Researchers from AVAST have discovered a currency converter application in the Google Play store that was downloaded by more than 10,000 users and that was designed to deliver the Cerberus banking Trojan.
The malware-as-a-service Cerberus has emerged in the threat landscape in August 2019, it is an Android RAT developed from scratch that doesn’t borrow the code from other malware.
According to researchers at Threat Fabric who first analyzed the malicious code, Cerberus implements features similar to other Android RAT, it allows operators to full control over infected devices.
The malware implements banking Trojan capabilities such as the use of overlay attacks, the ability to intercept SMS messages and access to the contact list.
Now the authors implemented the ability to steal 2FA code from the Google Authenticator app abusing the Accessibility Privileges.
“The ‘genuine’ app in this case, posed as a Spanish currency converter called “Calculadora de Moneda”. According to our research, hid its malicious intentions for the first few weeks while being available on the store. This was possibly to stealthily acquire users before starting any malicious activities, which could have grabbed the attention of malware researchers or Google’s Play Protect team.” reads the analysis published by AVAST. “As a result, the app has been downloaded more than 10,000 times so far. We reported it to Google, so they can quickly remove it.”
The malicious code, disguised as a currency converter named Calculadora de Moneda, targeted Android users in Spain, it was able to fly under the radar for weeks after its upload to Google Play.
Avast researchers already reported to Google their findings.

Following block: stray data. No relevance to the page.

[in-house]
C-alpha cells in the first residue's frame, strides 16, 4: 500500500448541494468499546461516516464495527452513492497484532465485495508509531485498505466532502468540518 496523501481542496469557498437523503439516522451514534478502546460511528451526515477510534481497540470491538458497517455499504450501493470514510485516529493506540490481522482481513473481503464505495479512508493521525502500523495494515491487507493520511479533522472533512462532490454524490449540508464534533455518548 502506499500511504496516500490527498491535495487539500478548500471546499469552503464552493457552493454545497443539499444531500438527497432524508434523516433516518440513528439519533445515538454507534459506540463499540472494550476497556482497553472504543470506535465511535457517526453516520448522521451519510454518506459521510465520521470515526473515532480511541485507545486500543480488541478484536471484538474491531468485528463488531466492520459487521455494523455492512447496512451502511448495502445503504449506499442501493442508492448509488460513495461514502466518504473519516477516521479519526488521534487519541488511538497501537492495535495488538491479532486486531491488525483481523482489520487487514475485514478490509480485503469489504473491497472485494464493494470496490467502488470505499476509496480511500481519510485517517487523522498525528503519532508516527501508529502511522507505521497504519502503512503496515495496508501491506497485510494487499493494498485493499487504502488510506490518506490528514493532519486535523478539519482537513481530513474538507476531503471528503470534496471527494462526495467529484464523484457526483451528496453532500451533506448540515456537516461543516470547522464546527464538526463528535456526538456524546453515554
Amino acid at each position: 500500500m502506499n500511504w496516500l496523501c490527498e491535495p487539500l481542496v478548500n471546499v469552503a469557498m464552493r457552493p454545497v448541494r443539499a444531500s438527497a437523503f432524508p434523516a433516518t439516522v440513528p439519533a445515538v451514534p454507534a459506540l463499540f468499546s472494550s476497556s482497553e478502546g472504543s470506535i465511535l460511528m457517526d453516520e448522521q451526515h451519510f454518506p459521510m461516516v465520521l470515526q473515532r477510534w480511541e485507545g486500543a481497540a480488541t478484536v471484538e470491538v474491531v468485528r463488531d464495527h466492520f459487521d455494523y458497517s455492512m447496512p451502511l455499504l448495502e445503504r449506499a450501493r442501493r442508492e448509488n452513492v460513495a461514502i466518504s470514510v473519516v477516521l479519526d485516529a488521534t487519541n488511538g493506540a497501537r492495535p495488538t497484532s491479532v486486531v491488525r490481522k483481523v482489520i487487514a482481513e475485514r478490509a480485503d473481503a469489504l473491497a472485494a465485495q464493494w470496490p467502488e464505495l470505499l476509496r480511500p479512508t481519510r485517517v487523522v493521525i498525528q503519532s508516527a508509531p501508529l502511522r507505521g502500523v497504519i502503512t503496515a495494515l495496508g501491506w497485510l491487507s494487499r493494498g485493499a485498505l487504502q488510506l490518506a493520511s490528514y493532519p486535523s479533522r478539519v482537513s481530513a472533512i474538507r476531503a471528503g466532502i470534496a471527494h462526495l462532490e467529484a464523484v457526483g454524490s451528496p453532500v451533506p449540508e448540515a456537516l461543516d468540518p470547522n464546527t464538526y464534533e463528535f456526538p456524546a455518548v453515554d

The experts noticed that the bogus app was initially used as a dropper, and was updated later. In the last couple of days, researchers from Threat Labs noticed that the malicious code was receiving command from a C2 to download a Cerberus banker in the form of an APK.
The Cerberus banking Trojan monitors users’ activity and display fake login pages while the victim is visiting certain banking applications.
The Trojan is able to steal the user’s login credentials and bypass two-factor authentication in place.
The C&C server was delivering the banker for a short period of time, then it disappeared and researchers noticed that the currency converter app on Google Play no longer contained the malicious code. This tactic was adopted to avoid detection.
“However, as of yesterday evening, the command and control server had disappeared and the currency converter app on Google Play no longer contained the Trojan malware. Although this was just a short period, it’s a tactic fraudsters frequently use to hide from protection and detection i.e. limiting the time window where the malicious activity can be discovered.” concludes the report.
AVAST recommends making sure they use a verified banking app, to use two-factor authentication, download applications only from trusted app stores only, check the ratings of new applications, and verify the permissions required by any application. Experts also suggest using a mobile security solution should help staying protected.
(SecurityAffairs – hacking, Cerberus banking Trojan)